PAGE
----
“Enjoy it, man”, Tom said as I walked past, a backpacker from Liverpool who was travelling with his New Zealander girlfriend, Sarah. “Will do”, I replied, as I set off into the jungle. I had met them days earlier in Kuching, capital city of Sarawak, on the West Coast of Borneo. They were sitting on the dock, waiting to take the boat back to Bako Bazaar and back to Kuching. For me, however, it was my first full day in Bako National Park, and I had chosen a 3.5km hike through the jungle to find a waterfall buried high in the mountain. I had been chatting with them the previous night, they had done the hike the previous day, and warned me of the hard work, and litres of water, required to complete it.
Bako national park is only accessible by charter boat from Bako Bazaar. The visitor’s centre and cafeteria, flanked by timber hostel rooms were all that remained of civilization. It was idyllically located, on a stretch of muddy beach, facing pristine waters of turquoise, guarded on each side by giants, sea stacks of rocks, thousands of years of erosion poking holes through the sandstone. The jungle was tall and green, palms and vines already swallowing the lodgings. From the visitor’s centre, labyrinthine trails snaked into the park, some less than kilometer, others taking over a day to finish and a speedboat to return.
The first 30 minutes on my trail were hard. The path was unmistakably easy to identify, but that’s where the comforts stopped. Clambering uphill over boulders and ancient tree roots wrestling uncomfortably over the ground, this hike required all four limbs to finish. At the plateau, I took a long drink of water. The terrain had changed to a rocky escarpment, the trees had thinned, and the sun beat down mercilessly. The humidity was 100%, temperature easily in the mid thirties, and I was bathed in sweat. I wiped my face, and droplets just as soon appeared. “Only 3 more kilometers of this. Plus the way back”, I thought.
As the hours wore on, the landscape changed from steaming jungles of palms and roots, to decrepit boardwalks passing over dry scrubland, to white-hot sandy gullies, and enchanted forests of moss-covered logs, butterflies and beams of light shooting through the canopy. I reached the waterfall after about 2 1/2 hours. It trickled down a cascade of rocks, collecting in a big brown pool. It wasn’t much to look at, but it was all about the journey there. Two Czech guys arrived, in an identical state of fatigue, disappointed with what they say. “I’ve seen better”, one of them explained.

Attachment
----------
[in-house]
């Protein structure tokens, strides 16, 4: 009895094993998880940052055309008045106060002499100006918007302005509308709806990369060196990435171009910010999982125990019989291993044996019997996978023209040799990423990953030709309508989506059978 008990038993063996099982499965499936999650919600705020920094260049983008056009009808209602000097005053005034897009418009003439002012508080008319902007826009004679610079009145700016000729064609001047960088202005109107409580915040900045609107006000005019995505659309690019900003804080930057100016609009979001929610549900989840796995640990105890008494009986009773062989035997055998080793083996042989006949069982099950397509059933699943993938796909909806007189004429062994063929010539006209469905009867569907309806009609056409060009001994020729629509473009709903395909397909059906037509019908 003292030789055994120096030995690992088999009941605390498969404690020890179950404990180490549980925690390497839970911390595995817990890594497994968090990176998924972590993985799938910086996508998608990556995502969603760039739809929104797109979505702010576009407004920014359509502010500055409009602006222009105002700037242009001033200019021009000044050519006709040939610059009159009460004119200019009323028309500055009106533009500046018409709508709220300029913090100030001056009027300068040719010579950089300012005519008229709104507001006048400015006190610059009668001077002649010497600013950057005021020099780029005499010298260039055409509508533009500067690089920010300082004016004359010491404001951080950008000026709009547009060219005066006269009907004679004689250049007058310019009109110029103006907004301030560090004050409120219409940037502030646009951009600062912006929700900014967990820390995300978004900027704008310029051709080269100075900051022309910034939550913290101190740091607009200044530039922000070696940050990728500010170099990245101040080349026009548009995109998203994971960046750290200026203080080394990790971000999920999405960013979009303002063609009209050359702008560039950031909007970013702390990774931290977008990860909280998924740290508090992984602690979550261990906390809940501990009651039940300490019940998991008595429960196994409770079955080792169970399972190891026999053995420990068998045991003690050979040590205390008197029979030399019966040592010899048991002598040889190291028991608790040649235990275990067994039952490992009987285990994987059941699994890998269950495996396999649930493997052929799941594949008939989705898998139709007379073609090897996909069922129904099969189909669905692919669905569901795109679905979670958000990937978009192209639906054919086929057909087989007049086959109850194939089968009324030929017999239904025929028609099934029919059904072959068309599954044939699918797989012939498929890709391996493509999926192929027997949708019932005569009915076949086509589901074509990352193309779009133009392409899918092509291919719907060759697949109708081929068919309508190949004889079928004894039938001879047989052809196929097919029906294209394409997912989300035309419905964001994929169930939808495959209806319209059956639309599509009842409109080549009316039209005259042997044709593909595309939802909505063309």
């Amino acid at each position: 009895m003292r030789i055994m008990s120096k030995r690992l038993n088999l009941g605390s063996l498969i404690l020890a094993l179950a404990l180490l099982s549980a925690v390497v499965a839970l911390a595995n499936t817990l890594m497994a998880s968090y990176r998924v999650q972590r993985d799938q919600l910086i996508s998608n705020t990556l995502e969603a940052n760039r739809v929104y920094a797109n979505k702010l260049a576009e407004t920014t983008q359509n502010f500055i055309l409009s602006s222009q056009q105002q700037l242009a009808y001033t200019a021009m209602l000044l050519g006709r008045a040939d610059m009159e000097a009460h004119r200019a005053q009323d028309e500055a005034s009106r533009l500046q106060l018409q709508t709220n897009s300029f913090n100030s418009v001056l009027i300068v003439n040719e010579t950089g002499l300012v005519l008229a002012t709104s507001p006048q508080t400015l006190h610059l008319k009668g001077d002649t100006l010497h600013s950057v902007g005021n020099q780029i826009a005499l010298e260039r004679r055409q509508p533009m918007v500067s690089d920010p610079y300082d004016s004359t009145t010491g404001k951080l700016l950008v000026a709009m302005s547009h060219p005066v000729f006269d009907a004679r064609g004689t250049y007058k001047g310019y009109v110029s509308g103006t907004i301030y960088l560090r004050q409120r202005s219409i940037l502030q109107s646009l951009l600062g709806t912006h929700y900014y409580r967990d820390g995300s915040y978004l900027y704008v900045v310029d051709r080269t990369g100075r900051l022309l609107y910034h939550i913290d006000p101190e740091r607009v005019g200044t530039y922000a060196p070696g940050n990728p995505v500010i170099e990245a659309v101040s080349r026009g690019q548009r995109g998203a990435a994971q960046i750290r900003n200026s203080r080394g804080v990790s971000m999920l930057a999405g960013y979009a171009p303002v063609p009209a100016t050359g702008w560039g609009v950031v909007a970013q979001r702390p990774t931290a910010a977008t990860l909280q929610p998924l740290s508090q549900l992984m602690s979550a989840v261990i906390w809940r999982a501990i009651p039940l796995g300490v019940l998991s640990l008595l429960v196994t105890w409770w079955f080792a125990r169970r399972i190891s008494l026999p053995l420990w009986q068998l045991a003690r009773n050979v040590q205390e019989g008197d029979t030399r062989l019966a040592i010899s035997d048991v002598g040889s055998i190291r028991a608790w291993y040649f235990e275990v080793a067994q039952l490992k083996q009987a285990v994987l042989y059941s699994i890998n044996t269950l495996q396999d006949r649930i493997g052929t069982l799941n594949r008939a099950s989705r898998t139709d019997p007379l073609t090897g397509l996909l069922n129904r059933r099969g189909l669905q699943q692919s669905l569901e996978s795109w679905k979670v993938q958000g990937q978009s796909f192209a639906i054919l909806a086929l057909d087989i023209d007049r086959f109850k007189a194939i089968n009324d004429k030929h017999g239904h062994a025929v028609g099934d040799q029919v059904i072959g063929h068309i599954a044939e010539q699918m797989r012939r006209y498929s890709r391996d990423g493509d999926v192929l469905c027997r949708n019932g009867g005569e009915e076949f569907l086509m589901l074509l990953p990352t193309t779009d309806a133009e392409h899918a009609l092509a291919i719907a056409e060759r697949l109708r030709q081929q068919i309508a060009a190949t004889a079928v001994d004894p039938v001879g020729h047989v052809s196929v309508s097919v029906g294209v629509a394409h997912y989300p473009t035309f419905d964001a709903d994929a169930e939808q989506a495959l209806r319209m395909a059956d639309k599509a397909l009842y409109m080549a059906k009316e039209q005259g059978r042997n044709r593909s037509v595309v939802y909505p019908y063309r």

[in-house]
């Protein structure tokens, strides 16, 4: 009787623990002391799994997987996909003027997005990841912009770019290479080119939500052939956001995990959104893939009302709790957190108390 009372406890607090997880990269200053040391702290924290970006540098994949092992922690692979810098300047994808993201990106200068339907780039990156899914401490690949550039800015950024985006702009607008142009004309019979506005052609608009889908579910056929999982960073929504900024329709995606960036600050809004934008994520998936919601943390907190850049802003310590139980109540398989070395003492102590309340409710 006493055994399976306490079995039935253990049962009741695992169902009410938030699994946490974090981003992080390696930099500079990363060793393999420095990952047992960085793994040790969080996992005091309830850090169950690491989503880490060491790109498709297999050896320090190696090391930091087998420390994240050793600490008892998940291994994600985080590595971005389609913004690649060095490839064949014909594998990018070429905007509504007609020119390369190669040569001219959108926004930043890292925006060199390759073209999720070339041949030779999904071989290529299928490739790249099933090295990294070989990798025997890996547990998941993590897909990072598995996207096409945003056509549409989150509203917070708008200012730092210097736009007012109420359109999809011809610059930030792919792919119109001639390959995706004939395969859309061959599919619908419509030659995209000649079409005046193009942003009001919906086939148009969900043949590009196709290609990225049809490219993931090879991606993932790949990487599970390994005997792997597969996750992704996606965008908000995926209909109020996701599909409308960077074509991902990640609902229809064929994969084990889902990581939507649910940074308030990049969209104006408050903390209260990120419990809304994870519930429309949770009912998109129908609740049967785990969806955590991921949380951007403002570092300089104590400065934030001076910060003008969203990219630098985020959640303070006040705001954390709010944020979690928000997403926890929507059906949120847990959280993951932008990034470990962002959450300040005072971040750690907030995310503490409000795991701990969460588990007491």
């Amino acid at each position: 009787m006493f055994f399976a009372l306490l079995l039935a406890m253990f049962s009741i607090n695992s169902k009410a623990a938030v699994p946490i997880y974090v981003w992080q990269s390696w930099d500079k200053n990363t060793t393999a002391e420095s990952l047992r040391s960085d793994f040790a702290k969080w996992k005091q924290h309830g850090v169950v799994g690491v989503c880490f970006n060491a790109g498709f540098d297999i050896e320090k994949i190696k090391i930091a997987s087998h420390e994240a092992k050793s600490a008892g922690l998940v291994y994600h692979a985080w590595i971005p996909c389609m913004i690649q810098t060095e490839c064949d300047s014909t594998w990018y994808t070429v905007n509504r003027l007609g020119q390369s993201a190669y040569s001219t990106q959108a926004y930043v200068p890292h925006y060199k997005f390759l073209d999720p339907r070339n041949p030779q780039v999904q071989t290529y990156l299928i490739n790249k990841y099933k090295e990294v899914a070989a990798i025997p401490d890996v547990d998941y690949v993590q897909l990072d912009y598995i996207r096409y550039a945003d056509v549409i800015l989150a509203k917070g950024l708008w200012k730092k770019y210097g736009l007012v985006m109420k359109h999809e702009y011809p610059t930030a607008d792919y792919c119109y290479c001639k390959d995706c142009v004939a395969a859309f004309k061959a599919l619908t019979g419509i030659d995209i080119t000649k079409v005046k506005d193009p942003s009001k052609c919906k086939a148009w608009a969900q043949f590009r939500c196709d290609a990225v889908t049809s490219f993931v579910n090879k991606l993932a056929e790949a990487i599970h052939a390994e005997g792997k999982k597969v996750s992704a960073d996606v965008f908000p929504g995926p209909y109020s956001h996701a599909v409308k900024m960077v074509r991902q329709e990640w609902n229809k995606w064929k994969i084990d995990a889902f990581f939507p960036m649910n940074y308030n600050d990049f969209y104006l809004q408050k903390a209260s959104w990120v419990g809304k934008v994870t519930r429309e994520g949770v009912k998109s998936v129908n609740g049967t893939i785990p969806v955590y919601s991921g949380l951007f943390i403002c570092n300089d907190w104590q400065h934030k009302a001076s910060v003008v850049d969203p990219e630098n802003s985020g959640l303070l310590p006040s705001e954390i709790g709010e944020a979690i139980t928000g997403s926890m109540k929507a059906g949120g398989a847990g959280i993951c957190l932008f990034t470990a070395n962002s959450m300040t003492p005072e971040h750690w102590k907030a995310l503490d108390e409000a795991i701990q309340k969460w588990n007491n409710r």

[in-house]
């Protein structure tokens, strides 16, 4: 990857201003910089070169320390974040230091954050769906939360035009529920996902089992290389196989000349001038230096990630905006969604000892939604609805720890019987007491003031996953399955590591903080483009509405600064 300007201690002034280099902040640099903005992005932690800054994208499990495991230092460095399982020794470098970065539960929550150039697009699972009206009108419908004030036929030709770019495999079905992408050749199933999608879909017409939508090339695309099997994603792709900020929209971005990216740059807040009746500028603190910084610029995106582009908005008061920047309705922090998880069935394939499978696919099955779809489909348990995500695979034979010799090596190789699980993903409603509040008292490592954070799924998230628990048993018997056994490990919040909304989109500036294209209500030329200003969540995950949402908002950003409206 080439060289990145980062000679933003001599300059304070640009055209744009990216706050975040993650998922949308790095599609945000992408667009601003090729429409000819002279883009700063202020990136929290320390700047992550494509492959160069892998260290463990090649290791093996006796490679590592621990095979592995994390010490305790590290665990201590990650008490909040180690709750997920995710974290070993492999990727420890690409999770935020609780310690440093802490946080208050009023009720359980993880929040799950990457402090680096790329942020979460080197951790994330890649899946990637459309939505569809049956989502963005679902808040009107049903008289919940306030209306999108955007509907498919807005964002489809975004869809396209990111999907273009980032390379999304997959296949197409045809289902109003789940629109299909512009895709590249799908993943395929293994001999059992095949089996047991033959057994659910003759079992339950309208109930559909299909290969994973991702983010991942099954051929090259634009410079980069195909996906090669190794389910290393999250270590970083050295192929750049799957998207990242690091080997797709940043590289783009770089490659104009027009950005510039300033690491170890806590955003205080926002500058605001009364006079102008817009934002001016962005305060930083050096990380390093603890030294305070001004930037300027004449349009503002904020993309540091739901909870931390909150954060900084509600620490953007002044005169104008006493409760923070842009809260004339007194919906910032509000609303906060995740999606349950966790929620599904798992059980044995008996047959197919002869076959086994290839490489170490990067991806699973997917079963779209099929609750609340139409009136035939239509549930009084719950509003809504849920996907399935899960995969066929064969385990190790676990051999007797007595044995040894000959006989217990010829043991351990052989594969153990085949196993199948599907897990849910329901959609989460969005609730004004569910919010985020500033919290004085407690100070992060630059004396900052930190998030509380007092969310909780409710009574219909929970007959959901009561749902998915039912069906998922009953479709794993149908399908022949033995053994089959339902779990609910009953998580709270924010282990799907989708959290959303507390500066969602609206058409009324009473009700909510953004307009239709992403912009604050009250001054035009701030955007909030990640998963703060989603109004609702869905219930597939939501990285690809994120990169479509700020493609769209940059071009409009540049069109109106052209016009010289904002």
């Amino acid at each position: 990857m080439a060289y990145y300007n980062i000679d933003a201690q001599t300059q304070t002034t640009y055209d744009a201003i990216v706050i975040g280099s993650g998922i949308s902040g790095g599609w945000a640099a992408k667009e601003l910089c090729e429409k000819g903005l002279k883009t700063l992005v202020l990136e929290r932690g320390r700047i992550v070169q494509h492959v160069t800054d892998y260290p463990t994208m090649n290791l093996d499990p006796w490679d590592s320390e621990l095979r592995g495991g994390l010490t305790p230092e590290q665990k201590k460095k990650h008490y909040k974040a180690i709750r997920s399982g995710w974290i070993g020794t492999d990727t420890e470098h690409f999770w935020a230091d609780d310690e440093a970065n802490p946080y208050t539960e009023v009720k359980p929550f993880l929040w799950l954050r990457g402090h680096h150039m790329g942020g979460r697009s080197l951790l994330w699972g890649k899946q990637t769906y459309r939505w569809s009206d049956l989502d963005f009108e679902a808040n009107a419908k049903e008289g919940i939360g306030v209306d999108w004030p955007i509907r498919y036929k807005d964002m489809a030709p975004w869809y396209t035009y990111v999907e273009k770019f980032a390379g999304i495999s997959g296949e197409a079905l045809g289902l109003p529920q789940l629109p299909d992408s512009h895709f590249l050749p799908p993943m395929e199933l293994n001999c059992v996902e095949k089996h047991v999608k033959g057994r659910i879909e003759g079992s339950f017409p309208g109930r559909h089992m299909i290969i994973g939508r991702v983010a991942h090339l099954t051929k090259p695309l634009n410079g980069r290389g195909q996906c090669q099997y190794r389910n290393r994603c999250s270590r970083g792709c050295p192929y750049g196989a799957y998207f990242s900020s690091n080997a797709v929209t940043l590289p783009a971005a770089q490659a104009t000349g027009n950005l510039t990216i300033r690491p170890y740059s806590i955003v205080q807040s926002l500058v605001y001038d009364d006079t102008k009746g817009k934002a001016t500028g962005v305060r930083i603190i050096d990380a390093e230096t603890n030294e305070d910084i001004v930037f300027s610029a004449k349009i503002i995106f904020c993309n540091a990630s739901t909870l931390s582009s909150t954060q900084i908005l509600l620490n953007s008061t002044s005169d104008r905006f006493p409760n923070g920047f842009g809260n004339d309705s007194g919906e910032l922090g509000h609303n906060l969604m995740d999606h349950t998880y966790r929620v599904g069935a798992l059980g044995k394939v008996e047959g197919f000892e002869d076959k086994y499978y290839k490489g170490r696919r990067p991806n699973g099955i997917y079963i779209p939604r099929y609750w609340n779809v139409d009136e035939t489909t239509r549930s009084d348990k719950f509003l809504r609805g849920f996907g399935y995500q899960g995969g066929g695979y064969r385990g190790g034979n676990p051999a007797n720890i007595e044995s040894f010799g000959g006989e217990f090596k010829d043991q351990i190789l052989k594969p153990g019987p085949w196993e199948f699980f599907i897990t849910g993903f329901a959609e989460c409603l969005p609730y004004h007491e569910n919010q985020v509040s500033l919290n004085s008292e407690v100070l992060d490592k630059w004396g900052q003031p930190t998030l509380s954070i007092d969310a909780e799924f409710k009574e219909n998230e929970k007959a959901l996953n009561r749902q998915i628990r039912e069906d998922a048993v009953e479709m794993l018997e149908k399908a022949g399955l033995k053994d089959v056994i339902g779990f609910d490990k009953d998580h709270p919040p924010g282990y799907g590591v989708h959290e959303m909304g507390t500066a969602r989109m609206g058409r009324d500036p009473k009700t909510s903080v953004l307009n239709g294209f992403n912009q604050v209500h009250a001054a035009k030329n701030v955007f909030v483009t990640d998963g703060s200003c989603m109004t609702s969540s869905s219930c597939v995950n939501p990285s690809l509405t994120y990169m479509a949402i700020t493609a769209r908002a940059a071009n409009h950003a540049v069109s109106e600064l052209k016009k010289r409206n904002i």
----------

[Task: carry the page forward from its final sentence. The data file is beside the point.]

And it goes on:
Back at my lodge after the return journey, after a cold shower, at long last out of my singlet which had doubled in size from the weight of the perspiration, I sat on the porch and opened my book. The sky changed. An ugliness of grey filled the air and the trees in an instant. Strong winds lashed the treetops, testing the bend of the palms to their limit. At the click of a finger, the rain began to fall in buckets. Lightning and avalanches of thunder accompanied the smashing of branches, breaking of trees, and the scatter of long-tailed macaques and bearded pigs to their shelter. I watched in awe with my dorm mates, at the fury of the Borneo wet, feeling lucky to be undercover.
That was day 2. I’m back in Kuching now, in civilization, after my 3 nights in Bako, eager for a hot shower and a cold ice coffee.
The door swings open and Matt stands in the doorway of the humid jungle bar, khaki clad, dabbing beads of sweat off his neck with a hankerchief. The jungle mist rolls past his feet, and the sound of insects invades the room, drowning out the beat of the fan. Derrick sits at a corner table, eyeing a shot of vodka. Wearing a beard and headband, he has been missing for months. “what took you so long”, he challenges Matt. Without lifting his gaze, he downs the shot. Rising, he meets Matt, staring each other down. Breaking the tension, they shake hands, a fierce monkey-grip. Breaking into a smile, Matt speaks. “Derrick, you son of a bitch, you’re alive!”
Im flying to Borneo tomorrow! Feeling a bit stir crazy in the madness of kuala lumpur. If it’s even half as exciting as that mental picture in my head, it should be awesome!
I woke up yesterday in Melaka, 2-3 hours south of KL. ‘Historic Melaka’ is a mix of the various colonial rules that have fought for control over the town over hundreds of years. The end result was a charming, colourful town, dotted with Portugese forts, Dutch churches with British renovations, Chinese temples and Indian cuisine. A cool place to wander around and sample local foods by the quiet river, but Melaka was not very lively, and most bars were inexplicably closed during night time.
I left at lunchtime. 2 taxis, 2 buses and a train later, and I had arrived in Georgetown, a bustling city on the island of Penang in the country’s far north, at 10:30 at night. Unshowered, tired, hungry and thirsty, I checked into the first hostel I found, a dive called the Banana Hostel (chosen for it’s cool name), with strange demountable cell-like cubicles for rooms. I didn’t like it, but settled for it. My crankiness gets exponentially higher with my hunger, so I quickly slurped a noodle soup on the side of the road and went to bed.
The next day I woke up and the streets were sunny, filled with markets and people. I felt much better. I found a new hotel and as i’m writing, am eyeing off a motorbike rental to take me to the beach. I should have taken my time, Melaka to Penang in 2 days, not 1. Lesson learned. There’s no rush, too many buses and trains should be avoided!